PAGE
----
Mining Bitcoin or other cryptocurrencies using Raspberry Pi

Author: Darhan Saami

Bitcoin has been a source of fascination for people all over the world. Prices of Bitcoin have been on an incline for some time now. This incline has mostly been a general trend for almost all cryptocurrencies. Trading at more than 48000 USD as of February 2021, Bitcoin is by far one of the more popular cryptocurrencies in the world. Since Bitcoin offers excellent returns, and Raspberry Pi is a very affordable gadget, we will evaluate whether mining Bitcoin or other cryptocurrencies using Raspberry Pi is worth it? 

What is cryptocurrency mining?

In simple terms, cryptocurrency mining is the process that uses computers to solve cryptographic equations. This process ultimately helps us obtain cryptocurrencies. These complex cryptographic functions are solved, and then their record is processed and saved in a public ledger known as the blockchain. Furthermore, mining also depends a lot on luck. Therefore, the more powerful your computer is, the greater your chance of mining cryptocurrencies at greater efficiency. 

Bitcoin uses the same method for its mining process. Although it is trendy, it is not the only frenzy cryptocurrency out there. Many users recommend alternate cryptocurrencies for compatibility with Raspberry Pi. 

What you require to set up crypto mining on Raspberry Pi

To start mining cryptocurrencies on your Raspberry Pi, you will require some additional accessories while setting up. In the following lines, we will give a short overview of the accessories you might need:

How to set up for Bitcoin mining using Raspberry Pi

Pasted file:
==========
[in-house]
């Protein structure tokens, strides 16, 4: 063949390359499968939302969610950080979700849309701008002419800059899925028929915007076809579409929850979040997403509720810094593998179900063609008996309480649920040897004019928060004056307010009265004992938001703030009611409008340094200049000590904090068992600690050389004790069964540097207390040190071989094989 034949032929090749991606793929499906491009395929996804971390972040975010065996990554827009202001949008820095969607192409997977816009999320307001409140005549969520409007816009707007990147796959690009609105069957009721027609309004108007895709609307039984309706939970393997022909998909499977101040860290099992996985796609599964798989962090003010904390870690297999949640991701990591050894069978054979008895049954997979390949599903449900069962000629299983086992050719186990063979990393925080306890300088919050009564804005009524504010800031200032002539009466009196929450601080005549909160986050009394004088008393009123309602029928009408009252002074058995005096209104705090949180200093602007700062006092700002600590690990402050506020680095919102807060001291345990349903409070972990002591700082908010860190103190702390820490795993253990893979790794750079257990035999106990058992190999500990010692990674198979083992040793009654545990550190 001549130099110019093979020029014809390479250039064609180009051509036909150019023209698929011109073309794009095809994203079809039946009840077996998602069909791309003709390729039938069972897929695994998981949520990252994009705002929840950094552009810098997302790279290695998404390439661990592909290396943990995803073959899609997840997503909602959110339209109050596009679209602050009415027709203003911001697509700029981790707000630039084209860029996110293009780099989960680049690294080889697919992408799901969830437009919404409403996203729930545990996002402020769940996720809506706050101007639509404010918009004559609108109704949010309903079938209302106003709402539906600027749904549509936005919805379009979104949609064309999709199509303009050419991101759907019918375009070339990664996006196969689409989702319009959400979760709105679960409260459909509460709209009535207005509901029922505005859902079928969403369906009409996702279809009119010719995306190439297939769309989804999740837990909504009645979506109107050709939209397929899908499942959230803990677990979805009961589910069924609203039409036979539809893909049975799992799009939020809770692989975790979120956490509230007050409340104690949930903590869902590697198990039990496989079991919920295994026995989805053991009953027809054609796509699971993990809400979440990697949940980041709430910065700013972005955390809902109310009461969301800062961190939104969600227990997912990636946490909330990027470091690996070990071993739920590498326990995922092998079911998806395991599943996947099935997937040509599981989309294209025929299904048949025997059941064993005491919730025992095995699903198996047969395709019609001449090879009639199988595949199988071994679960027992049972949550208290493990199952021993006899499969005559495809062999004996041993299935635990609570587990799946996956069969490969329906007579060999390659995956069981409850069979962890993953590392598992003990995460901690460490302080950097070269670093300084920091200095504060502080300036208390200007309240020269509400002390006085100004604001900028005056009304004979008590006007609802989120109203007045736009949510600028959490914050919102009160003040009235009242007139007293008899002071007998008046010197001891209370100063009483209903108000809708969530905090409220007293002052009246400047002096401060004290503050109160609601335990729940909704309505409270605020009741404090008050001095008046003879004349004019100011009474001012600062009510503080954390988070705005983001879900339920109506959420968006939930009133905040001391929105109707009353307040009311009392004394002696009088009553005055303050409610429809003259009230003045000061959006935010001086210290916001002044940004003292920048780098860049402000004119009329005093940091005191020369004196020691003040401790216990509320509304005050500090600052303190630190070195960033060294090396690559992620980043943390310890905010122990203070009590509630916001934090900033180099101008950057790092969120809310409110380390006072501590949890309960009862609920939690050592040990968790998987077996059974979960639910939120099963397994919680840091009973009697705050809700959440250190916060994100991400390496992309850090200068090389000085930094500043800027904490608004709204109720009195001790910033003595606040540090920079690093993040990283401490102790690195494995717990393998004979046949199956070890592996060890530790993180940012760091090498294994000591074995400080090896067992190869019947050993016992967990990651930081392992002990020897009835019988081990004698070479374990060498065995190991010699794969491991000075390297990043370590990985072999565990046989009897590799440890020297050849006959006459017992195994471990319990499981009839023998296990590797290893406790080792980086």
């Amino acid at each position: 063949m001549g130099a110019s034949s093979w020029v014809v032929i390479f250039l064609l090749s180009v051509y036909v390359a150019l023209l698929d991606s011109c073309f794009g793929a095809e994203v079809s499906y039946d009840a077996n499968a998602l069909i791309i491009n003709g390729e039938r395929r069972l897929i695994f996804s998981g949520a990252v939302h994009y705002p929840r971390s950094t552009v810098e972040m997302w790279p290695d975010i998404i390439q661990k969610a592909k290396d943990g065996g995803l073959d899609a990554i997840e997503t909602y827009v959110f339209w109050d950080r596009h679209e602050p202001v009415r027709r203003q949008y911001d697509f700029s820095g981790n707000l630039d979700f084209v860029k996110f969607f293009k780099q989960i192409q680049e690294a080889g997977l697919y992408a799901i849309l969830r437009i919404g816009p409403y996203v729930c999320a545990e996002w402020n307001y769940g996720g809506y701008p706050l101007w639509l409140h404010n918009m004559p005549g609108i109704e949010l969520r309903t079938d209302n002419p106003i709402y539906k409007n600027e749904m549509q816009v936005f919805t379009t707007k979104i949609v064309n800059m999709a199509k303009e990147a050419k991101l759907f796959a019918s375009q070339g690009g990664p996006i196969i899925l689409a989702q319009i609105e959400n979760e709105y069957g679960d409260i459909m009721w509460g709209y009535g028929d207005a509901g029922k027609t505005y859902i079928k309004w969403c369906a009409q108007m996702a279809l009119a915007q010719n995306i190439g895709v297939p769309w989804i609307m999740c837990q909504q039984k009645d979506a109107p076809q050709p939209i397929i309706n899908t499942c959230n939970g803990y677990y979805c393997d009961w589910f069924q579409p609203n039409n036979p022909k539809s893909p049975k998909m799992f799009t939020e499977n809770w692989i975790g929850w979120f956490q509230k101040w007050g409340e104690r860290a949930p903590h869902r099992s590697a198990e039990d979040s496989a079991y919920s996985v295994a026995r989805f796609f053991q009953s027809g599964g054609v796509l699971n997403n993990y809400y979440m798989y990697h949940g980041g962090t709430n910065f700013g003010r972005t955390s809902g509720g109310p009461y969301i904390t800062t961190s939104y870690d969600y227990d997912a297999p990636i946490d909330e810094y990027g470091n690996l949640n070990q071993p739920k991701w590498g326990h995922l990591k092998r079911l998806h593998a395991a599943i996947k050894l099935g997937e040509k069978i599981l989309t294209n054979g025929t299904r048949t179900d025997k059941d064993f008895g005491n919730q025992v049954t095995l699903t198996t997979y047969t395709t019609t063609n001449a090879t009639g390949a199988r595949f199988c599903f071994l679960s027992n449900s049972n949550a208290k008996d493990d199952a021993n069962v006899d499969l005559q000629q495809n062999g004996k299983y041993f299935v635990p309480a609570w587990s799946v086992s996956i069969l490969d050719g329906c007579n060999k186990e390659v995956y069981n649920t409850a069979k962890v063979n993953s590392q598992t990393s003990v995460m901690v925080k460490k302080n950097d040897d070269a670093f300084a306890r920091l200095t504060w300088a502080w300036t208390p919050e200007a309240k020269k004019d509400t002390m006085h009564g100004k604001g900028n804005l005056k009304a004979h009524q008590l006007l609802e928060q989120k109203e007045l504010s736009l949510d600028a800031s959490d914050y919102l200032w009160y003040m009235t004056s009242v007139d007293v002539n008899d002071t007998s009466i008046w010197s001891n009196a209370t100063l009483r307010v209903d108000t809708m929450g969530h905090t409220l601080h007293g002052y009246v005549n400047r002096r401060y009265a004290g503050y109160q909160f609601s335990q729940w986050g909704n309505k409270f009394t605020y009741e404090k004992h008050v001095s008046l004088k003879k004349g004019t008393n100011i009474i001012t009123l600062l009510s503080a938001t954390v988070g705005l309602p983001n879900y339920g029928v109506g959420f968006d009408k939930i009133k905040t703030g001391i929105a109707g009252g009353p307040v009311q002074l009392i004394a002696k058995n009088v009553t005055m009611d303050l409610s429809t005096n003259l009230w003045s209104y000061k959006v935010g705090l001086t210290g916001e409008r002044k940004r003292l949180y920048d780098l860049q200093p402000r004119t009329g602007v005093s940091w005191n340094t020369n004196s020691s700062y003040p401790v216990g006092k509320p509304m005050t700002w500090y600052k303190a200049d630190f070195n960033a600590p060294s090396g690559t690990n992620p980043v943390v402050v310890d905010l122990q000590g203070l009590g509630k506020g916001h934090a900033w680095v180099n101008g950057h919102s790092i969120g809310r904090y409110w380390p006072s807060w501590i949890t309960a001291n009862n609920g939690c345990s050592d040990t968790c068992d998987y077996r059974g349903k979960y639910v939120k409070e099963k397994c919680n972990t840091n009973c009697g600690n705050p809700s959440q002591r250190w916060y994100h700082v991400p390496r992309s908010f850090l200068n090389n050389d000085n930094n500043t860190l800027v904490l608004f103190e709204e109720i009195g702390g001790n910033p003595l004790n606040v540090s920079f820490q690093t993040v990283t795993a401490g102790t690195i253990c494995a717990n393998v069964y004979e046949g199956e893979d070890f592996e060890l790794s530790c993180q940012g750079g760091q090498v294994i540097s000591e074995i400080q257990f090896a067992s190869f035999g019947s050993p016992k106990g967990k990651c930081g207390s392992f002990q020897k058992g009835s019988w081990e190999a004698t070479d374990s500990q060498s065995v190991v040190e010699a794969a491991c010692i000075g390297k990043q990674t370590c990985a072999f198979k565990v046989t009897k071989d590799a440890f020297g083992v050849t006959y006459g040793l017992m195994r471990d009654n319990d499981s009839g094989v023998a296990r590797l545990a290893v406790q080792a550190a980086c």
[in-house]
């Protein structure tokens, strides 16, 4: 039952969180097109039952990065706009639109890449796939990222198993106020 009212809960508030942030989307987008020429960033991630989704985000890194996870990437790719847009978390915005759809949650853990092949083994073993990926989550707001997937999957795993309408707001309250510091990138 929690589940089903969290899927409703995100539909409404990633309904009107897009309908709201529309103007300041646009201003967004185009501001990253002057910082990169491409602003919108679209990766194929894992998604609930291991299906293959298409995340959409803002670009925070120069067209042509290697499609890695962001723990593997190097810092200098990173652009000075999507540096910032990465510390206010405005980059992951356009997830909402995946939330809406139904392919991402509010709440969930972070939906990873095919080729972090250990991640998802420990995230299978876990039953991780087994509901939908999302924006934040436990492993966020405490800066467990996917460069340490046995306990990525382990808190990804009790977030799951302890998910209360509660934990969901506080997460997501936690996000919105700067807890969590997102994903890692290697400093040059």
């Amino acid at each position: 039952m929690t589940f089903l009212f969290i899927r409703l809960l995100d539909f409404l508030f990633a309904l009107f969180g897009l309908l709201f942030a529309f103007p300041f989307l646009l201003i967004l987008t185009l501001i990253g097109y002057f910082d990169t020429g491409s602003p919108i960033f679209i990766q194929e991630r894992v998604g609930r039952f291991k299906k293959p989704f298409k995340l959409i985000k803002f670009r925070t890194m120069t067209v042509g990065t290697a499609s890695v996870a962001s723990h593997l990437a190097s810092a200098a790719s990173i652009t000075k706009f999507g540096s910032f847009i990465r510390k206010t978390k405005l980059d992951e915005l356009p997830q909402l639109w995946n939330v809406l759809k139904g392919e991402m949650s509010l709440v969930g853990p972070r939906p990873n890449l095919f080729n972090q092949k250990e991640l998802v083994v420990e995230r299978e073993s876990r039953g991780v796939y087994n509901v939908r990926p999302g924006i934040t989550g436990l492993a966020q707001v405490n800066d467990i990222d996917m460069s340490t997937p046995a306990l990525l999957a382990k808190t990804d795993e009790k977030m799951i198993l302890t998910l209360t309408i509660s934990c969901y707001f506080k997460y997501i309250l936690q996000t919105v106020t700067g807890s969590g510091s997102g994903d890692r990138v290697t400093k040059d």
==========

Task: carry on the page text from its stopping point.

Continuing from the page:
The first thing you will need to do to get going is to download a Bitcoin wallet. It is a computer program that gives you a unique wallet address. This address is a unique string of letters and numbers which will receive and store Bitcoins. You can download this program from the following link:

Once downloaded, you will have to complete the installation setup before you can run the program. Once that is done, you will have to save a file called wallet.dat onto your computer. This file is your Bitcoin wallet. It is crucial to keep it safe, as losing it means you will also lose all your Bitcoins along with the file. 

Once you have your wallet, the next step is to create a mining pool account. The pool serves as a platform to allow multiple people to mine collectively. Since Bitcoin algorithms are very complex, larger groups of people can mine at a greater efficiency than a single device mining all by itself. There are plenty of mining pools around, and you can use any one of them. The pool I used to mine my Bitcoin is called Slush’s Pool. 

Once you have created a mining pool account, it will ask you for your unique wallet address or a Bitcoin payout address to store your Bitcoin. Having provided, all you need to do is create one or multiple worker accounts on the mining pool. A worker has unique login credentials. You could even create more than one worker in case some of them fail at mining your cryptocurrency. A worker can be created by going to ‘My Account’ and then clicking on ‘Register New Worker’ and giving it a name. 

Now you are ready to set up your Raspberry Pi device. 

How to set up the Raspberry Pi

The operating system used by Raspberry Pi is called the Raspbian. We recommend you use a fresh Raspbian installation before commencing the mining process. It is reasonably easy to install the Raspbian. If you are unsure about installing it, you can check our other blog or run a Google search about a guide on how to install NOOBS on a Raspberry Pi using Mac or Windows. 

It is important to note that cryptocurrency mining consumes lots of units of power. Therefore it is recommended that you use a powered USB hub during this process. Bitcoin needs excessive and stable power input, so you could also mine alternate cryptocurrencies that require lesser units of power, perhaps. 

Now that you have attached a powered USB hub to your Raspberry Pi, the next step is to install the required libraries for Bitcoin mining. For this, you will need to do some coding too. The miner that you are to install is a source file. You will have to convert it into binary before you can install it. Furthermore, there are other libraries and dependencies that you need to install before you start mining. Up next, we will provide you with steps that you can follow to install what you need.